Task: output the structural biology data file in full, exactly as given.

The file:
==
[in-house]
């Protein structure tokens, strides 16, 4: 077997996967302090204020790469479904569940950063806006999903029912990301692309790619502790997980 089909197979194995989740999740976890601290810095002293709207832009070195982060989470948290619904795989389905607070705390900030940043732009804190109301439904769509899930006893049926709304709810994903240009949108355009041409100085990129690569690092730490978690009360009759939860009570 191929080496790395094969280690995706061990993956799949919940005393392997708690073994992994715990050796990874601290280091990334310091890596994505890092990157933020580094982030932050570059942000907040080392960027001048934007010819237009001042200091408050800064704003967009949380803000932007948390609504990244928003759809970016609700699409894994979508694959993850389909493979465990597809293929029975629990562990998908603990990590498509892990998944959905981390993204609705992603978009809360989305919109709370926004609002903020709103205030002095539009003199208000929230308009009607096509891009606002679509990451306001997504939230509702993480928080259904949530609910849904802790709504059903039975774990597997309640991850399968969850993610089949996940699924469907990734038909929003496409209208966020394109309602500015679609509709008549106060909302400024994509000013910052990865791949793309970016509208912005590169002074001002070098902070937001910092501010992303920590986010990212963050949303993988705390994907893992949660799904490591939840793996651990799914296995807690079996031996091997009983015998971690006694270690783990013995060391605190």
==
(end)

[in-house]
């Protein structure tokens, strides 16, 4: 077997996967302090204020790469479904569940950063806006999903029912990301692309790619502790997980 089909197979194995989740999740976890601290810095002293709207832009070195982060989470948290619904795989389905607070705390900030940043732009804190109301439904769509899930006893049926709304709810994903240009949108355009041409100085990129690569690092730490978690009360009759939860009570 191929080496790395094969280690995706061990993956799949919940005393392997708690073994992994715990050796990874601290280091990334310091890596994505890092990157933020580094982030932050570059942000907040080392960027001048934007010819237009001042200091408050800064704003967009949380803000932007948390609504990244928003759809970016609700699409894994979508694959993850389909493979465990597809293929029975629990562990998908603990990590498509892990998944959905981390993204609705992603978009809360989305919109709370926004609002903020709103205030002095539009003199208000929230308009009607096509891009606002679509990451306001997504939230509702993480928080259904949530609910849904802790709504059903039975774990597997309640991850399968969850993610089949996940699924469907990734038909929003496409209208966020394109309602500015679609509709008549106060909302400024994509000013910052990865791949793309970016509208912005590169002074001002070098902070937001910092501010992303920590986010990212963050949303993988705390994907893992949660799904490591939840793996651990799914296995807690079996031996091997009983015998971690006694270690783990013995060391605190």